Shall I, Shan’t I?
This piece of writing (poem, verse) is in response to Shafali’s prompt of last week. Click here to see her blog and her wonderful art work.
Shall I, Shan’t I
Can I, Can’t I
Should I, Shouldn’t I
Will I, Won’t I
I am only constrained by the shackles in my own mind
I alone have the power to allow my mind its freedom
I have the key to these shackles
Am I brave enough to free my mind
To see where it will take me
To plumb the depths
To scale the heights
To discover the limitless possibilities
The many faces of life
This little musing/verse/piece of writing has, yet again, been inspired by one of Shafali’s pen and ink drawings. Please pop over and take a look at her artwork, so talented and I’m so envious of her talent and so pleased that she shares it with us 🙂
Who can say we are, each of us, single entities on this earth
Are we not all exposed to different experiences
Do we not tend to make sense of them differently at different times in our lives
Surely they then shape our thoughts and attitudes as we grow
Our experiences then must also shape our personalities as we age
As, surely, we all exhibit ‘good’ and ‘bad traits
But who is to say what is good and what is bad, what is right and what is wrong
Only we ourselves can decide those questions to our own satisfaction
Do we not all hide something of ourselves from view
Are we not all presenting the illusion of the self we want the world to see
And, if that is true, does that make us bad or does it make us sensitive
For do we not want to protect those around us from our worst selves
A young girl at sixteen – fresh faced and innocent looking in her youth
May, at twenty seven, be hiding behind a mask of paints and powders to keep her young
For our society is critical of women’s ageing – we don’t feel secure in our growing maturity
Yet our experiences shape who we are and show on the faces we so assiduously hide
With age comes knowledge and knowledge is power
If I want to paint my face with paints and powders I will – if not, I won’t
I will be who I want to be each and every day that I live
For my life is constantly changing – and my life shows on my face
Another short story using Shafali’s beautiful pen and ink drawings as a prompt. Please visit her site to see her wonderful drawings.
Monday 11th May 2015
It was exactly one week since Jane Meadows had moved into the ground floor flat of a lovely old Victorian house, and six more days before she had to go back to work. During the past week she had steadily worked through the pile of packing boxes, which held all her earthly possessions, and found every item a place in her new home. It was time to tackle the garden, or forest as she termed it which, she had been delighted to learn, belonged to the downstairs flat – her flat. No-one else had access to it so it was hers to do with as she liked.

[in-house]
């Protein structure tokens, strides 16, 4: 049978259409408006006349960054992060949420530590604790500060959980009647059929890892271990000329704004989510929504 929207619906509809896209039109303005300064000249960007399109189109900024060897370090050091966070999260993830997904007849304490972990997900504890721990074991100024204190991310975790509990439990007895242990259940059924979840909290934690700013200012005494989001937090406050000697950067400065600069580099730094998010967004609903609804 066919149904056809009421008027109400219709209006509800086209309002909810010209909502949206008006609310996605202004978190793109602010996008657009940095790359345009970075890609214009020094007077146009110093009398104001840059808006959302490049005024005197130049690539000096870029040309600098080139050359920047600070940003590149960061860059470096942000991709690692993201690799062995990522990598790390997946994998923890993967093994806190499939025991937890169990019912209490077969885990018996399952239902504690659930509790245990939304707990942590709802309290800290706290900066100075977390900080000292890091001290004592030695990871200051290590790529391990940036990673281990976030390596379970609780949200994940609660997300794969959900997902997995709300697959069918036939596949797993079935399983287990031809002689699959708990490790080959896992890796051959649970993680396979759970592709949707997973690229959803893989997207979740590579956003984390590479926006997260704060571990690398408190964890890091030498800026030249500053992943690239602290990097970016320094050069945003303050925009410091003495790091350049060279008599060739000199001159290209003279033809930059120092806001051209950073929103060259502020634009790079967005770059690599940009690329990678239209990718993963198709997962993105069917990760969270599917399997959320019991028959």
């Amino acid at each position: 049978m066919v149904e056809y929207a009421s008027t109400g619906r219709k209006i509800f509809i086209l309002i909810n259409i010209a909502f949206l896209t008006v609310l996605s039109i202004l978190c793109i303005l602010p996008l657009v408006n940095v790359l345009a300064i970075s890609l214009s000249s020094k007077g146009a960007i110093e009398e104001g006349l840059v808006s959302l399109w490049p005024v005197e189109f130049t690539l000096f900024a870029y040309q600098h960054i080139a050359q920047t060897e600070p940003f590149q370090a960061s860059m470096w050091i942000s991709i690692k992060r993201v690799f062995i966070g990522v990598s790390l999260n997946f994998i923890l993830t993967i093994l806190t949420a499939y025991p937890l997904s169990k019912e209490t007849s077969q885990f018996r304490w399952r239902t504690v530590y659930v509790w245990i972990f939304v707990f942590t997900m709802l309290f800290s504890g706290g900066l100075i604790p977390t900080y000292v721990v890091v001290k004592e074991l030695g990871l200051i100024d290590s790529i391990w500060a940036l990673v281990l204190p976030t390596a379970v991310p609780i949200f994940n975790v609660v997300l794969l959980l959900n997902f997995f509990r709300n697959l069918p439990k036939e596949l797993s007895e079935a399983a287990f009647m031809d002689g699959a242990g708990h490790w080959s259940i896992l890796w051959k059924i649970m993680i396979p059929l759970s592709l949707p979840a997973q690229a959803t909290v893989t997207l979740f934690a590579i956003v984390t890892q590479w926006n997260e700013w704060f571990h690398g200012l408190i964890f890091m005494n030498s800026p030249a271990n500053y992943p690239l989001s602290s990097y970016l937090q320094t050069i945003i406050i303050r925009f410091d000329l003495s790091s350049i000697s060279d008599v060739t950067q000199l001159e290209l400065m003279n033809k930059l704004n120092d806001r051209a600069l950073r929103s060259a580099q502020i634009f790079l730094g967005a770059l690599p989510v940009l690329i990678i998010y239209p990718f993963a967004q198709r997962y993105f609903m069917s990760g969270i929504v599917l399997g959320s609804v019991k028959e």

Stepping out of the French doors, which led from her sitting room to the outside world, she stood and surveyed the rest of her territory. The grass was at least three feet high in places whilst there was a massive laurel bush which had run rampant over the years and taken over most of the end of the garden. This would certainly have to come out as it blocked the light which, in turn, failed to reach the lovely sitting room. Jane had plans for her garden: a patio where she could sit of an evening sipping a glass of wine or two, a border round the edges of the garden, a small fish pond and eventually a summer house where she was planning to write her novel when the muse eventually spoke to her. But first she had to clear the site. Jane, not one for standing around looking at work which needed to be done, had already organised a team to help her. Her two brothers, Jeff and Kevin, were due to arrive in the next ten minutes and she’d decided that they could make a start on the laurel bush. Read more
This week’s Wednesday Writings has, again, been inspired by one of Shafali’s drawings. This week it’s a Mystery Chest, though it’s inspired me to open up the memory chest in my mind and delve in to see what treasures I could find there. Too many to write about, as it happens, so I’ve had to shorten it, edit it and keep it to my childhood years – so long ago now that I often forget the simple joys that being a child brought.
Please do pop over to Shafali’s blog to have a look at her beautiful artwork.
Making daisy chains on a warm bright day
Sitting down at my grandmother’s feet
The grass, spread around me like a sumptuous quilt
Studded with thousands of tiny flowers, so neat
The second of Shafali’s beautiful writing prompts ‘The Bell’ can be found here.
Over 10,000 years ago, when the bell was forged, it had been imbued with a form of magic – the kind of magic that makes the world a better place over time; the kind of magic that helps to heal the wounds of war, hate, tragedy, grief and strife. The bell was not the only one of its kind, there were others dispersed throughout the different countries, each one protecting the people who resided therein, ensuring the spread of human warmth, compassion and kindness.
The magical power residing in these bells was protected by the faerie folk who laboured hard to ensure that love and compassion would be amongst humankind’s greatest assets, the ones which would ensure the continuation of both the world itself, and everything else that lived its life upon it.
Unfortunately, love and compassion, kindness and thoughtfulness, the main constituents which humans require to ensure the world’s continued existence, did not extend to every human being in the world. The faerie folk had failed to give any thought to this possibility and, thus, had brought about the ruination of their own existence whilst ensuring the eventual destruction of the beautiful gift that had been bestowed upon all living things – the world they live in.